was our final stop on the trip before heading back to
Written by Rick Archer
happens to be the Golden Age of Estonia. The country
is currently enjoying its longest stretch of freedom in
perhaps its entire history.
Estonia is not a
large country. Throughout the ages, Tallinn was always being
attacked by someone. With a relatively small
population, it was fairly helpless to defend itself against
the giant forces of its various neighbors.
since Estonia suffers the unfortunate fate to be located
right at the crossroads of the Baltic sea lanes, invading
forces have been landing on its shores and tromping through
its lands dating back many centuries.
At various times
Estonia has been dominated by the Vikings, the Danes and the
Swedes. But its largest nemesis has got to be Russia. Starting in 1703, Estonia was subjugated by
Russia dating back to Peter the Great. That marked the
start of two centuries of Russian rule.
Russian Revolution of 1917, Estonia enjoyed a brief 23-year
stretch of independence. However, in 1940 at the dawn
of World War II, the Red Army occupied Estonia.
Theoretically Russia and Germany had signed a non-aggression
pact, but the Russians didn't trust Hitler. Its move
against Estonia was an attempt to set up a perimeter against
resistance was futile, the Estonian army simply laid down
its arms and let the Russians do what they wanted.
happened to have the miserable fate of being located
directly between Nazi Germany and Communist Russia. As
long as Russia and Germany pretended to be allies, Estonia
was left unharmed. However, that changed when Hitler
decided to invade Russia. Now Estonia became a
helpless pawn caught in the giant struggle between two
controlled Estonia for most of the World War II. In
1944, Estonia was retaken by the Soviets. For the next
forty-five years, Estonia and its neighbors Latvia and
Lithuania would continue to be unwilling members of the
Communist bloc throughout the ensuing Cold War.
It was only
recently in September 1991 following the fall of the Soviet
Union that Estonia regained its independence.
From what I
gather, the past twenty years have been very good to
Estonia. Tallinn appears to be a thriving, prosperous
city. A quick check of Wikipedia confirmed my hunch.
As a member of the European Union, Estonia is considered a
high-income economy by the World Bank. Because of its
rapid growth, Estonia has been described as the
The country is
ranked 16th in the 2012 Index of Economic Freedom with the
most free economy in Eastern Europe and the former Soviet
Union. Estonia has the lowest ratio of government debt
to GDP among EU countries.
I laughed when I
read that Estonia has been listed among the top 10 digital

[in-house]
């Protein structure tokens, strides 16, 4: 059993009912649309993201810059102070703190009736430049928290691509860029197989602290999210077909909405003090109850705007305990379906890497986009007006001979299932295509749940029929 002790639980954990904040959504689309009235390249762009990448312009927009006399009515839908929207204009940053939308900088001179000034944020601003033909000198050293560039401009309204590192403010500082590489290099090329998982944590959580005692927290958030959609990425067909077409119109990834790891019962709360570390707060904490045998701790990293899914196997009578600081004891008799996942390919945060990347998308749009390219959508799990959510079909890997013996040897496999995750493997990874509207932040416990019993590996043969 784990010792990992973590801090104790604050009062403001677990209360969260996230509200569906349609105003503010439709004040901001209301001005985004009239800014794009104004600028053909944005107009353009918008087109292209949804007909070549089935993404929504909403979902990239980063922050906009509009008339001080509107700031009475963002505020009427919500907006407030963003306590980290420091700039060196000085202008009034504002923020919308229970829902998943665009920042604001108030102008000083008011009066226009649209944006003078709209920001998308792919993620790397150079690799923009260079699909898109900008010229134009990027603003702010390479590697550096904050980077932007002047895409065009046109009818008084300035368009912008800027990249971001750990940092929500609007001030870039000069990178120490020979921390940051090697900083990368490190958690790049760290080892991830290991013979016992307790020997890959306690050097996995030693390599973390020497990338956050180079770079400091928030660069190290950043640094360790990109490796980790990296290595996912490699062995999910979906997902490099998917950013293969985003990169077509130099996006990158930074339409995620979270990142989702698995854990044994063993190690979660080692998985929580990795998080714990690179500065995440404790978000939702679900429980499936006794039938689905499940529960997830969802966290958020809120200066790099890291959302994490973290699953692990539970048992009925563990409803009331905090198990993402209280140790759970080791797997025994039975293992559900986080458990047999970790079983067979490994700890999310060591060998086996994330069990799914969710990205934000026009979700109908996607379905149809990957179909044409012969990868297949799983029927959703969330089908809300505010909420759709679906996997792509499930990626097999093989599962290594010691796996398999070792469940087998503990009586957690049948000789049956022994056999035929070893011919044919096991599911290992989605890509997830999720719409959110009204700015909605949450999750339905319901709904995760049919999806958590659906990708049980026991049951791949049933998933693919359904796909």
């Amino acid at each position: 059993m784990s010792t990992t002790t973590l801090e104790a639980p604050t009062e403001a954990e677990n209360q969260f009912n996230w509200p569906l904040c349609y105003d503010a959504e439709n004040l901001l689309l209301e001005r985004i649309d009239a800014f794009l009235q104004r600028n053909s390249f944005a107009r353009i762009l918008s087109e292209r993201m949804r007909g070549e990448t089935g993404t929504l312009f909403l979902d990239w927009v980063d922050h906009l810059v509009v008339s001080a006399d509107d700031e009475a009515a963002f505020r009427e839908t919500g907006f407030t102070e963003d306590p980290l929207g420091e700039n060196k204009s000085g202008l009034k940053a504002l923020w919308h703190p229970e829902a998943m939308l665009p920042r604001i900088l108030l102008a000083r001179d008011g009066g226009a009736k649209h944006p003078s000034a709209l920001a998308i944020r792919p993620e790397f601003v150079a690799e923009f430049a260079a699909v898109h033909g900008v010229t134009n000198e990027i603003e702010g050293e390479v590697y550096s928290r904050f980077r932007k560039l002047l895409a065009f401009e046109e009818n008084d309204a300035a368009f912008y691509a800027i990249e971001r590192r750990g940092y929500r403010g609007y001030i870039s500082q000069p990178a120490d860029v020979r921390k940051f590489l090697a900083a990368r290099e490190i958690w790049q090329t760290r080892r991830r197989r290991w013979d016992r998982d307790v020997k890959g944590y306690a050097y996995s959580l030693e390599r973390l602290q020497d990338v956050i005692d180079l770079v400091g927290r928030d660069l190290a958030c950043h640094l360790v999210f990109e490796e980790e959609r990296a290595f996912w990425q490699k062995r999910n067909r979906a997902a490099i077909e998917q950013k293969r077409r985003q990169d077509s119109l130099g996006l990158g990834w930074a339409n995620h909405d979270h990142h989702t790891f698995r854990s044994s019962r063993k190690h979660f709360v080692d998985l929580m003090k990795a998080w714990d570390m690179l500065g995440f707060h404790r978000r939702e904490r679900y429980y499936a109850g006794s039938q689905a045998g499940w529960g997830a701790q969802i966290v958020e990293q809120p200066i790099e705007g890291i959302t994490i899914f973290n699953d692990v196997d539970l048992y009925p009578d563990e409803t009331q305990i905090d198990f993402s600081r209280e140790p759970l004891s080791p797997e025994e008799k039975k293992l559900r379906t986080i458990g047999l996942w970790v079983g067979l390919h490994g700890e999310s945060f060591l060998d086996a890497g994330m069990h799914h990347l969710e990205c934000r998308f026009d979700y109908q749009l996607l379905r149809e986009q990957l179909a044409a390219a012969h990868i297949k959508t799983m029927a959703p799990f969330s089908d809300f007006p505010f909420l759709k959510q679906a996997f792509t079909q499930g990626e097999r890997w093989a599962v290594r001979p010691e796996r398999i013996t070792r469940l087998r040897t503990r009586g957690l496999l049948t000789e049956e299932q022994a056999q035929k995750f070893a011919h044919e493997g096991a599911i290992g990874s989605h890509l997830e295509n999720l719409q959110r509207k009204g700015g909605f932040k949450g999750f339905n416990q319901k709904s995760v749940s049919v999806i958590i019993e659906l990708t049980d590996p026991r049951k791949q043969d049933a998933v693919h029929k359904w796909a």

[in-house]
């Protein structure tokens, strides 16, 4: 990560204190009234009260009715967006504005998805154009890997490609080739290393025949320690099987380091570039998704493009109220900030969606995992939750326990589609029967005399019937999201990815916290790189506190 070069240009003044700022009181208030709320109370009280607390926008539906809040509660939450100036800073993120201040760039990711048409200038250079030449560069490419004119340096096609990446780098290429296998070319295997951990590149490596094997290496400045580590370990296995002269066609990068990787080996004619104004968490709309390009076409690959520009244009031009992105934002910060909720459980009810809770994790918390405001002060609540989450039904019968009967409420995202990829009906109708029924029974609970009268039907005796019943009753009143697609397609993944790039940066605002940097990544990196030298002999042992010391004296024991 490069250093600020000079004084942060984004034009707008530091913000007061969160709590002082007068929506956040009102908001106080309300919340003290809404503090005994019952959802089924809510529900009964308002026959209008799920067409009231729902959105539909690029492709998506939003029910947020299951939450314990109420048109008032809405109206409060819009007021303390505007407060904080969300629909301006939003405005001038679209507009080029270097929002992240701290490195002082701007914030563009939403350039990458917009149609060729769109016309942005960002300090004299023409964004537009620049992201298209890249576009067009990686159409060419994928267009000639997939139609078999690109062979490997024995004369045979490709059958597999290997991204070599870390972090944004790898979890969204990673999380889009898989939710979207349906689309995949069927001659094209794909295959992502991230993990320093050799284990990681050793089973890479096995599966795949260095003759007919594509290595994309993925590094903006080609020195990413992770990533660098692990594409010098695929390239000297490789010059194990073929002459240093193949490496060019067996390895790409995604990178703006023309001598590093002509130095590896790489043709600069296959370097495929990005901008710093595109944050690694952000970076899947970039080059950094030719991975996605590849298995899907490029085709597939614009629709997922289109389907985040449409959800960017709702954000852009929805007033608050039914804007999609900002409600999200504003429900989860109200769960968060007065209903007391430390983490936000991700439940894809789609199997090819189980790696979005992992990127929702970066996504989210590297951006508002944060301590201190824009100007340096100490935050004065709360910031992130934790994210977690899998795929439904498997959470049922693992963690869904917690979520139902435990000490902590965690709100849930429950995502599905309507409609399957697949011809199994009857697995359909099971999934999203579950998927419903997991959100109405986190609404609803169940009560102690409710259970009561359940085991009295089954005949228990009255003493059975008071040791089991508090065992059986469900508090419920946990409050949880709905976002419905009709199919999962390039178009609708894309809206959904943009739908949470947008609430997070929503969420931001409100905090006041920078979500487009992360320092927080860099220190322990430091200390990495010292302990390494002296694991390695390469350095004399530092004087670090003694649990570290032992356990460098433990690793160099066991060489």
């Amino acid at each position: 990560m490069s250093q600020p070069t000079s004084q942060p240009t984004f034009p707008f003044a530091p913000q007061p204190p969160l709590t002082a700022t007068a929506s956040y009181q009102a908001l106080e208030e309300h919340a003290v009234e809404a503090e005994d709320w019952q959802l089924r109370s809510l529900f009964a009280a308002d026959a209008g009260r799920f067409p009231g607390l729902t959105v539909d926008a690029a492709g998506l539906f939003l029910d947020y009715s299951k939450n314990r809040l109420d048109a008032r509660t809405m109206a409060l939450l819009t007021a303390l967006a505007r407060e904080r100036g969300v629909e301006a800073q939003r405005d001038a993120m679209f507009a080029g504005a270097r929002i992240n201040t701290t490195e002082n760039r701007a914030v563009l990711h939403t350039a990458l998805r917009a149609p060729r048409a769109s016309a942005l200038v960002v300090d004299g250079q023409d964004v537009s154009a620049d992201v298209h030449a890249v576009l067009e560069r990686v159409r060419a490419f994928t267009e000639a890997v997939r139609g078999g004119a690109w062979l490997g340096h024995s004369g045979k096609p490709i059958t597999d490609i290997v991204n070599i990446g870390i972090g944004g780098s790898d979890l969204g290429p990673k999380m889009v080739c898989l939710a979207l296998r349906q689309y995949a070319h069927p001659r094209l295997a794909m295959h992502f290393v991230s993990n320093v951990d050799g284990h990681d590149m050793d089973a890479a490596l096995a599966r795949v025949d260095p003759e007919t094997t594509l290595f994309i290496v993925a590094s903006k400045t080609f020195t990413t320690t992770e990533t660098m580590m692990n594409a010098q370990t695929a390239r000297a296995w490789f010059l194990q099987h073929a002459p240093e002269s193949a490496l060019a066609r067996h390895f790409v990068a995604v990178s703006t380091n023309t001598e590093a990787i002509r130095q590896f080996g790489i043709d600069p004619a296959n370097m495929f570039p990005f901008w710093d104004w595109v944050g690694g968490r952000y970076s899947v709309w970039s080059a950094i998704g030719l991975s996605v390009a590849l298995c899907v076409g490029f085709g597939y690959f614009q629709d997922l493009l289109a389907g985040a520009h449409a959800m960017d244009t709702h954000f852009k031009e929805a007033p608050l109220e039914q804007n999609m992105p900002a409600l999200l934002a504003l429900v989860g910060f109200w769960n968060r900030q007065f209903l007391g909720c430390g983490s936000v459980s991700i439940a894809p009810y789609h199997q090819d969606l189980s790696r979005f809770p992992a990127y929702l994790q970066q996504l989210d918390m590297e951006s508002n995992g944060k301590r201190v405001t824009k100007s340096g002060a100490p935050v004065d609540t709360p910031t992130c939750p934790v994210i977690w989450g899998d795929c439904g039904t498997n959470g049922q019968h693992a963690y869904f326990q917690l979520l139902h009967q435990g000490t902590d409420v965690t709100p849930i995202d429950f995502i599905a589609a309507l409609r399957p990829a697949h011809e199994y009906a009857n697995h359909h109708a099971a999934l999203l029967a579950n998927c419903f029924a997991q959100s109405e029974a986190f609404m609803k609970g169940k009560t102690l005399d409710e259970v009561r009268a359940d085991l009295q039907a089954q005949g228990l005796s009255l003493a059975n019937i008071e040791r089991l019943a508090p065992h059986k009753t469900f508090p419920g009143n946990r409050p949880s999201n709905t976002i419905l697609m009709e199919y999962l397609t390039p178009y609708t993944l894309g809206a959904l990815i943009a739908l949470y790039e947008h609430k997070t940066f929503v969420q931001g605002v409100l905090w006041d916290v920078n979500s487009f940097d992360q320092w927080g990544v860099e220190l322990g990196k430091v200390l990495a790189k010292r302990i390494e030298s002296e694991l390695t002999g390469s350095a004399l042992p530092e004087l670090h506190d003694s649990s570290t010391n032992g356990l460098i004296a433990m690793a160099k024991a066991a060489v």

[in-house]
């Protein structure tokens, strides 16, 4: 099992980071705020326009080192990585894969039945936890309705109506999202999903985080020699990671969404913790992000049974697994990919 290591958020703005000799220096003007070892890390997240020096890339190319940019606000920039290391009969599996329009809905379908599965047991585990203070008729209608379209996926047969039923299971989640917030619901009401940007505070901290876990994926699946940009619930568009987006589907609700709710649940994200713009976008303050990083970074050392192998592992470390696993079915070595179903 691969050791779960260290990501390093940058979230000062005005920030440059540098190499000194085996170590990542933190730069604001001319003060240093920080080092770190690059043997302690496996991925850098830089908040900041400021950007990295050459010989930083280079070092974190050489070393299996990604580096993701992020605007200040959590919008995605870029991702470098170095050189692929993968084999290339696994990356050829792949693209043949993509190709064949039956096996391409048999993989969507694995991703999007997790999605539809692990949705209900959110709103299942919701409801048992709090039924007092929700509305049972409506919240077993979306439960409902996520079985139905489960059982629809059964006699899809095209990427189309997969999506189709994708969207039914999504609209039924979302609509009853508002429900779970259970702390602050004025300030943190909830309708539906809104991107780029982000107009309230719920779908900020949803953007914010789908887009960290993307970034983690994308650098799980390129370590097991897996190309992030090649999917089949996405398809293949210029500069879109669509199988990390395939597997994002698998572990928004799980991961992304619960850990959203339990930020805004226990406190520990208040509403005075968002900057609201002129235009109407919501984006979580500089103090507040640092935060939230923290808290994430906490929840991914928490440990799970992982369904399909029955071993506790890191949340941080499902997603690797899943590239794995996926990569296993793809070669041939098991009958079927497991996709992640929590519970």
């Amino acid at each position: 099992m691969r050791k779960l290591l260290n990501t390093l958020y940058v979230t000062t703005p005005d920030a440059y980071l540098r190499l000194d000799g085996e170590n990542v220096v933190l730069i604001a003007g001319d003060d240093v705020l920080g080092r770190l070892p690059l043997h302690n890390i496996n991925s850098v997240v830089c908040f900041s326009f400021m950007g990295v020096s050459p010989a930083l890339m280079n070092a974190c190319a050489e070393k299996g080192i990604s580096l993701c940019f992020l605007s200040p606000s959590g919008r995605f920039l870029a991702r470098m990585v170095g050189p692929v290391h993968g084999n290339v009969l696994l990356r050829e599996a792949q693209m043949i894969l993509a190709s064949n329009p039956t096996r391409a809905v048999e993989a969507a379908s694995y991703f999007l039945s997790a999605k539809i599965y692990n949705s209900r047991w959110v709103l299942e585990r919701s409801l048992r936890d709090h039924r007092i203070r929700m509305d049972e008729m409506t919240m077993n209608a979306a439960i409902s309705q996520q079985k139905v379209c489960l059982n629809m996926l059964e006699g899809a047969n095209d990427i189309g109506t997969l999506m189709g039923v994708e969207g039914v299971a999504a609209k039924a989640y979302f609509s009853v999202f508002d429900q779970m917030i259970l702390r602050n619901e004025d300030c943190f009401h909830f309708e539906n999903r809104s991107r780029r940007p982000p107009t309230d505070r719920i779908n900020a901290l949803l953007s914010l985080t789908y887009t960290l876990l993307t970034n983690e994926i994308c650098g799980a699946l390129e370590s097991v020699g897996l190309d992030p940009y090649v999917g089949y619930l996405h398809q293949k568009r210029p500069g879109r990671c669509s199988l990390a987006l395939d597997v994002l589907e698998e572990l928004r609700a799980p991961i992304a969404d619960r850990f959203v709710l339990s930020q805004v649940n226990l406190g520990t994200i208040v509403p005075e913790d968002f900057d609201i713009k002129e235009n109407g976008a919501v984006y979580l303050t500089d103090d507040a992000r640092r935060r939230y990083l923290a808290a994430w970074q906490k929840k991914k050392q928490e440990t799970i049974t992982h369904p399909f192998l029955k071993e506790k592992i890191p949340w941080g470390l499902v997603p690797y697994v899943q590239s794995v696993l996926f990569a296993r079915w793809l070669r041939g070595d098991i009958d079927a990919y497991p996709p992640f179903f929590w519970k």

cities in the world. I might add that Estonia is said
to have the most sophisticated hackers and cyber thieves in
all of Europe, but that's another story.
Let's just say
that with a balanced budget, an almost non-existent public
debt, a flat-rate income tax, a free trade regime, a
competitive commercial banking sector, innovative e-Services
and a lucrative travel influx, Estonia is sitting very pretty at the moment.
its friend and neighbor Finland on the other side of the Gulf of Finland
just 50 miles to the north, I have no doubt
Estonia keeps a worried eye on Russian politics. All
this prosperity could be gone in a blink of an eyelash the
next time Russia has another bad mood.
Tallinn is two
cities in one. It is a thoroughly modern city that
just happens to surround an incredible Old Town hidden behind a
huge stone wall.
One step through
the gates and suddenly a visitor is
years into the past. This is Tallinn's Old Town, one of Europe's most fascinating
treasures. Who can help but be
enchanted with this
medieval town complete with narrow cobbled streets,
14th-century churches and a wild mix
of restaurants, cafés,
Historically, the city has been
attacked, sacked, razed, and pillaged on numerous occasions.
the town made a decision to erect a truly formidable wall
surrounding the entire Old Town complete with 26
watchtowers. Once completed, these powerful
defensive structures have protected Tallinn from being
destroyed in wars for many centuries.
also made a decision to avoid using wood for construction of
the inner city. Over the centuries, this
lack of wooden buildings has kept any
fire damages low. In addition, the
sturdy stone structures miraculously withstood extensive
bombing during WW II.
Once the war
ended, so much of the Old Town was still standing that a
decision was made to restore and preserve the Old Town
rather than level it for the sake of "modernization".
has paid off handsomely. In 1997, Tallinn Old
Town became a UNESCO World Cultural Heritage site.
Today this area is often referred to as the “medieval
pearl of Europe”.
The reward has
been easy to see. Tallinn has become a popular tourist mecca. Visitors
love entering those walls and be instantly time-transported to
an ancient era of history.
visiting the Texas Renaissance Festival and how much fun it
is to wander around pretending to be back in the Merrye Olde
England of Henry VIII. Now visualize a European town from that same
era that is perfectly preserved. That is exactly what
Old Town Tallinn turned out to be.
With nearly a
mile and a half of its original city wall still standing,
Tallinn boasts one of Europe's best preserved Medieval
fortifications. In fact, a large part of what gives Old Town
its fairy tale charm is the
complex system of walls and and towers
that surrounds it. It creates a
sense of another world.
From what Marla
and I had read, we were very curious about our visit to
Tallinn. We had a hunch we were in for a real treat.
Marla and I love to walk around a city. As you will
see, Tallinn was absolutely made for us.
Before we begin the
story of our walk, don't forget you are welcome to read many
details about Tallinn in Marla's Travel writeup that I won't
Description of Historic Old Town Tallinn